Friday, January 14, 2011

AQUACULTURE: Opposition to Genetically Modified Salmon on PEI

Unless you are blessed with god-like prescience, this is truly something to be worried about. Additionally, this industry has a long history of poor judgement on salmon diseases, vaccination potential, stocking density and more. GMO "accidents" will go beyond remediation. Perhaps efforts should go to increasing profits by decreasing mortalities?

My opinion this morning. Art
Atlantic Salmon, Salmo salar, Taken thru glas,...Image via Wikipedia***********

GMO salmon opponents meet with Ghiz
Last Updated: Thursday, January 13, 2011 | 5:52 PM AT
CBC News


A P.E.I. coalition against genetically modified salmon says Premier Robert Ghiz has agreed to pursue more transparency around export plans by AquaBounty.

The U.S.-based biotechnology company has an egg-hatching facility in Bay Fortune where it's developing advanced-hybrid salmon designed to grow faster than traditional fish. The company touts its AquAdvantage Salmon as reaching market size twice as fast as traditional salmon.

AquaBounty is currently awaiting a decision from the U.S. Food and Drug Administration on whether its fish can be sold in the American market. If approved, the fast-growing salmon would be the first genetically modified food animal for sale in the world.

The coalition of opponents to the company's plans met with Ghiz and provincial Environment Minister Richard Brown Thursday. The group, which includes the Council of Canadians, P.E.I. Health Coalition, the Canadian Biotechnology Action Network and Earth Action PEI, has been asking Ghiz to address what it says is growing opposition to AquaBounty's development of GMO salmon in P.E.I.

Leo Broderick, vice-chair of the Council of Canadians, said the group wants public consultations on the AquaBounty export plan.

"We did get a commitment from the premier that he would play a more active, positive role in trying to get Environment Canada to be more transparent," said Broderick. "And so, he is going to write Environment Canada asking whether or not Aqua Bounty has requested approval for commercial production of GMO Atlantic salmon, salmon eggs on P.E.I. And he's going to ask that the P.E.I. government be part of the environmental risk study. That's very good."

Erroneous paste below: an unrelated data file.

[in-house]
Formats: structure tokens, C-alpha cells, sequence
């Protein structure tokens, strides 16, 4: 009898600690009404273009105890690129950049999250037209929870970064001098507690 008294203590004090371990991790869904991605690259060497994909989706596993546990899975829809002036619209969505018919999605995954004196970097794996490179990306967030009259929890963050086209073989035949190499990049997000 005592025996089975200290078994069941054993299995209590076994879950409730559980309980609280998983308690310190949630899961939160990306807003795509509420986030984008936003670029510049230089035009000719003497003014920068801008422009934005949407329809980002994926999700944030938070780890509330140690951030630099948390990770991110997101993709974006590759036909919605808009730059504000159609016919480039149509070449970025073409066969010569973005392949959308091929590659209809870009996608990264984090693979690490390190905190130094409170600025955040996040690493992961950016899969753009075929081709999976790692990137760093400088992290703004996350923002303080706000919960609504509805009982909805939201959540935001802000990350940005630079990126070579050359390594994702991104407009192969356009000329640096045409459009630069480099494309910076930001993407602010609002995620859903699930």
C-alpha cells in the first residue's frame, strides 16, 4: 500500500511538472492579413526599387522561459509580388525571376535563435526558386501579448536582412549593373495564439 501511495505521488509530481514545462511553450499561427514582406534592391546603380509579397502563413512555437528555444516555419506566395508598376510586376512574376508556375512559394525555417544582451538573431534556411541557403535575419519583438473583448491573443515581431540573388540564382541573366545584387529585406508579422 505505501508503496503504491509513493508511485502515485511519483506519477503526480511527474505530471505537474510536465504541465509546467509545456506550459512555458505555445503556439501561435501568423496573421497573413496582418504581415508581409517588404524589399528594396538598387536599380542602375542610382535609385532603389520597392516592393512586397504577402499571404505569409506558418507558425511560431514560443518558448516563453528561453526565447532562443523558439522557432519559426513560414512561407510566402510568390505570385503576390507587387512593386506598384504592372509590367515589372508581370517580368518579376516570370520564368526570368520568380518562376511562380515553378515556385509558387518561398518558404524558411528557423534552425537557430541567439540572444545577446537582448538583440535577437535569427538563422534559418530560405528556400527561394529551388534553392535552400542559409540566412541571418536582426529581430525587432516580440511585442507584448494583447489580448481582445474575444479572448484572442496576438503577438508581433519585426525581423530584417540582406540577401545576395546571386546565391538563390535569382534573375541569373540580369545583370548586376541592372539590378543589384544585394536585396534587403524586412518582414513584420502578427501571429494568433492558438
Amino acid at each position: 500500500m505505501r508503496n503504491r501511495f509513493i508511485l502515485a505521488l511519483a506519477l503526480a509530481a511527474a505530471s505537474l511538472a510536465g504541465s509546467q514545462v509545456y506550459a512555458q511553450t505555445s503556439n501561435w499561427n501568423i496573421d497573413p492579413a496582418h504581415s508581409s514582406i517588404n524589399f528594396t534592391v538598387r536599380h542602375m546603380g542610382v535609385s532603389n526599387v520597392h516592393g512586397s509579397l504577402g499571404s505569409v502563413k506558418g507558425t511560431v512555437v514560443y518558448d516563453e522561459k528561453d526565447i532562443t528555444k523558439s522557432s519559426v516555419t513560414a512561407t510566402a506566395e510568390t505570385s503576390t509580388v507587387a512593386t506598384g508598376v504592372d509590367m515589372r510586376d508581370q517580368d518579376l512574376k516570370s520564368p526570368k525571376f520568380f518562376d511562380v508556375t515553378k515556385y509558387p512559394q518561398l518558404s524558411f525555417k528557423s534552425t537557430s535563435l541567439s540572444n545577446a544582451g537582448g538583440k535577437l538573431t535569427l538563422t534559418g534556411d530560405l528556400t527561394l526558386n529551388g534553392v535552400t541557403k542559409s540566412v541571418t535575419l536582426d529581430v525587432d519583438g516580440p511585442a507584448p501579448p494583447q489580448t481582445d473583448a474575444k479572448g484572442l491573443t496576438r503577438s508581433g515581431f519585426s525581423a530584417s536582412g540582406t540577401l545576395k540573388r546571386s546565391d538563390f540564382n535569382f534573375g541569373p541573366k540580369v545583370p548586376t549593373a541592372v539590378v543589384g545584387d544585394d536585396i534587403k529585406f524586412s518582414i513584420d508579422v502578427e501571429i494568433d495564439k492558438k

Broderick said the Premier agreed to take the group's demands for a consultation process to the Liberal Caucus, but he ultimately refused a request to declare P.E.I. a GMO-free province.

Read more: http://www.cbc.ca/canada/prince-edward-island/story/2011/01/13/pei-aqua-bounty-transparency.html?ref=rss#ixzz1B0iUbakF

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Tuesday, January 11, 2011

The truth is what we choose to believe. Are escaped Atlantic salmon really a threat to the wild salmon in Fundy?


Well,  here is another business tragedy being turned into a gloom and doom story as the Atlantic Salmon Federation and others keep beating the drum that mixing stocks will damage the wild runs of salmon. I've been in the business since the inception of salmon farming in Fundy. In fact, the very first experimental farm was located at my facility in Deer Island and I started the first commercial operations there and at Eastport. Before that I carried out research along the coast of Fundy for over 20 years and what I saw suggests they are missing (or worse ignoring) the real causes.